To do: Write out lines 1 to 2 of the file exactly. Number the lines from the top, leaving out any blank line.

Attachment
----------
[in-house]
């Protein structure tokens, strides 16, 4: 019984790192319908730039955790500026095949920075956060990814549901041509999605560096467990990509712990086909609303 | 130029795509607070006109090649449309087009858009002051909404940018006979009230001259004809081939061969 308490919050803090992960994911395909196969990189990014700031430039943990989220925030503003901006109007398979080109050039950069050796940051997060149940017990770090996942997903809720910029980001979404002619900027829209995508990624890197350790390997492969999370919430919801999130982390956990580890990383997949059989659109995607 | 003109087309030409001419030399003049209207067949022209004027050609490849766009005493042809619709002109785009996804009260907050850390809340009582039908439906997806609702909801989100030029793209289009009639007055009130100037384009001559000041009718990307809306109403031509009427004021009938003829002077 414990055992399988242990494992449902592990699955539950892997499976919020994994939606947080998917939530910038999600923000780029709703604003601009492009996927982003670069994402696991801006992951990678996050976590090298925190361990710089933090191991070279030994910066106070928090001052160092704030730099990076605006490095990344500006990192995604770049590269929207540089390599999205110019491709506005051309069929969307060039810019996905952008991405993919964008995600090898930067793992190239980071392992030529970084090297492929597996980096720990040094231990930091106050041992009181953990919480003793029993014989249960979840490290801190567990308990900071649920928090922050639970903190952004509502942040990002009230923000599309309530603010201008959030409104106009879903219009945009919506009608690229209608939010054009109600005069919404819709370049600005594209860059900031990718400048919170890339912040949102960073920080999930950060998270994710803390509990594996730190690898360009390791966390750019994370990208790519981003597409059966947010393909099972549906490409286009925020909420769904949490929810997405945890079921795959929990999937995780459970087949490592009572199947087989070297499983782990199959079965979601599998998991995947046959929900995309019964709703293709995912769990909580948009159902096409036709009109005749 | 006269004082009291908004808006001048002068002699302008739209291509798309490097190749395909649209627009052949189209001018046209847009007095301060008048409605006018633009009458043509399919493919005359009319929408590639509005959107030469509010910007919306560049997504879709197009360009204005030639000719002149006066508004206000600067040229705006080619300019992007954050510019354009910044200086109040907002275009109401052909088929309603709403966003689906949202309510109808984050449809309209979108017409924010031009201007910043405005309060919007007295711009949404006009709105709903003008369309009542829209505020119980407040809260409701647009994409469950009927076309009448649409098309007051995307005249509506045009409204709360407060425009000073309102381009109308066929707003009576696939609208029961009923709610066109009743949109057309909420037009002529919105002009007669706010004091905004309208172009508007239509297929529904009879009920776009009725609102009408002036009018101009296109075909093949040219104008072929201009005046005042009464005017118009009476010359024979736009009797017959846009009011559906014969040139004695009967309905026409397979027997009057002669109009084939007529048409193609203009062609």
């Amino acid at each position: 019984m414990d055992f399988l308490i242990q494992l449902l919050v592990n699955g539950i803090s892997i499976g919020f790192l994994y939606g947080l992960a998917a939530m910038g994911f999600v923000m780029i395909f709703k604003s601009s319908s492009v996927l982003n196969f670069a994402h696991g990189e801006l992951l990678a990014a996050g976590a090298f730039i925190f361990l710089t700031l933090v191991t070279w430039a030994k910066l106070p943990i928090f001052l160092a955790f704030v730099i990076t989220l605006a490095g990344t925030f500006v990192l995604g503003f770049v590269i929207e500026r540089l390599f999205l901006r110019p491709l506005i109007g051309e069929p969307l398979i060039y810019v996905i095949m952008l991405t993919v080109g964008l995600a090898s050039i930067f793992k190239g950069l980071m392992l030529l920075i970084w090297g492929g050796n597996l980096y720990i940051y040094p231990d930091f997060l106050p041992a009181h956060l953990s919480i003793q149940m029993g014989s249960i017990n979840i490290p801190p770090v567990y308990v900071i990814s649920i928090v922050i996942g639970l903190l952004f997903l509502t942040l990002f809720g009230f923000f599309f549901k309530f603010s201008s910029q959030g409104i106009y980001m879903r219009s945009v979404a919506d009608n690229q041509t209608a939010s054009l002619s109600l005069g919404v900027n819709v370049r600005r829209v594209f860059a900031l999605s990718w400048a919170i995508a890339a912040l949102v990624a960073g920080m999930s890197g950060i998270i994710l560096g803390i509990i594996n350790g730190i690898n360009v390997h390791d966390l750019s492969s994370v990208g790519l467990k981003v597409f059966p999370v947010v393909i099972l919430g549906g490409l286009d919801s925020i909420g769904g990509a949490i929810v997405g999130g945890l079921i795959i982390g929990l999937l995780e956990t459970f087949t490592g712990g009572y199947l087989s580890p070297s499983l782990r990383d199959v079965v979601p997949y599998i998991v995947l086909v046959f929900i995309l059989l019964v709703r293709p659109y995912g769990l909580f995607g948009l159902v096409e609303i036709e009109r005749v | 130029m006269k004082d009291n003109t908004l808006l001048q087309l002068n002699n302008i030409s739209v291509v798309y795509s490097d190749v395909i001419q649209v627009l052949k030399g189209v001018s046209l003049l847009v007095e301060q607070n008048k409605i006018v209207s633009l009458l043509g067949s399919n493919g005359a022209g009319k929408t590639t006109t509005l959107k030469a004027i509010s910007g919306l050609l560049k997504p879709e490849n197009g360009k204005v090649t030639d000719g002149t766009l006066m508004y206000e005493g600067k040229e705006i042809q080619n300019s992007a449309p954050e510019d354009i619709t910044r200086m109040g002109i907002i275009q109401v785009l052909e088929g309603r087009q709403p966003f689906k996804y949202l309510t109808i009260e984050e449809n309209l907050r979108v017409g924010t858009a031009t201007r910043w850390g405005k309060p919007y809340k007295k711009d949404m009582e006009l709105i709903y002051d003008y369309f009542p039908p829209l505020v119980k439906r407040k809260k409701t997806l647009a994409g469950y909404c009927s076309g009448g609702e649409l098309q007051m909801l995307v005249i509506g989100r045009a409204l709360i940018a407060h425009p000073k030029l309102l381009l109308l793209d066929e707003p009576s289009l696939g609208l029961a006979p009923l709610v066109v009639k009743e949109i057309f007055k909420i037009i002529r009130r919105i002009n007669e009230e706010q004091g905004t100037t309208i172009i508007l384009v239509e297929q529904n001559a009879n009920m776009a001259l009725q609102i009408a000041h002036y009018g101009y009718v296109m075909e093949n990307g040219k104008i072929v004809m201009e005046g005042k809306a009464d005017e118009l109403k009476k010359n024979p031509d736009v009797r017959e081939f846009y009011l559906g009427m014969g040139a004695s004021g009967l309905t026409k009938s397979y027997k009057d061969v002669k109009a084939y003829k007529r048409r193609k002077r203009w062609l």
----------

[in-house]
């Protein structure tokens, strides 16, 4: 019984790192319908730039955790500026095949920075956060990814549901041509999605560096467990990509712990086909609303 | 130029795509607070006109090649449309087009858009002051909404940018006979009230001259004809081939061969 308490919050803090992960994911395909196969990189990014700031430039943990989220925030503003901006109007398979080109050039950069050796940051997060149940017990770090996942997903809720910029980001979404002619900027829209995508990624890197350790390997492969999370919430919801999130982390956990580890990383997949059989659109995607 | 003109087309030409001419030399003049209207067949022209004027050609490849766009005493042809619709002109785009996804009260907050850390809340009582039908439906997806609702909801989100030029793209289009009639007055009130100037384009001559000041009718990307809306109403031509009427004021009938003829002077 414990055992399988242990494992449902592990699955539950892997499976919020994994939606947080998917939530910038999600923000780029709703604003601009492009996927982003670069994402696991801006992951990678996050976590090298925190361990710089933090191991070279030994910066106070928090001052160092704030730099990076605006490095990344500006990192995604770049590269929207540089390599999205110019491709506005051309069929969307060039810019996905952008991405993919964008995600090898930067793992190239980071392992030529970084090297492929597996980096720990040094231990930091106050041992009181953990919480003793029993014989249960979840490290801190567990308990900071649920928090922050639970903190952004509502942040990002009230923000599309309530603010201008959030409104106009879903219009945009919506009608690229209608939010054009109600005069919404819709370049600005594209860059900031990718400048919170890339912040949102960073920080999930950060998270994710803390509990594996730190690898360009390791966390750019994370990208790519981003597409059966947010393909099972549906490409286009925020909420769904949490929810997405945890079921795959929990999937995780459970087949490592009572199947087989070297499983782990199959079965979601599998998991995947046959929900995309019964709703293709995912769990909580948009159902096409036709009109005749 | 006269004082009291908004808006001048002068002699302008739209291509798309490097190749395909649209627009052949189209001018046209847009007095301060008048409605006018633009009458043509399919493919005359009319929408590639509005959107030469509010910007919306560049997504879709197009360009204005030639000719002149006066508004206000600067040229705006080619300019992007954050510019354009910044200086109040907002275009109401052909088929309603709403966003689906949202309510109808984050449809309209979108017409924010031009201007910043405005309060919007007295711009949404006009709105709903003008369309009542829209505020119980407040809260409701647009994409469950009927076309009448649409098309007051995307005249509506045009409204709360407060425009000073309102381009109308066929707003009576696939609208029961009923709610066109009743949109057309909420037009002529919105002009007669706010004091905004309208172009508007239509297929529904009879009920776009009725609102009408002036009018101009296109075909093949040219104008072929201009005046005042009464005017118009009476010359024979736009009797017959846009009011559906014969040139004695009967309905026409397979027997009057002669109009084939007529048409193609203009062609």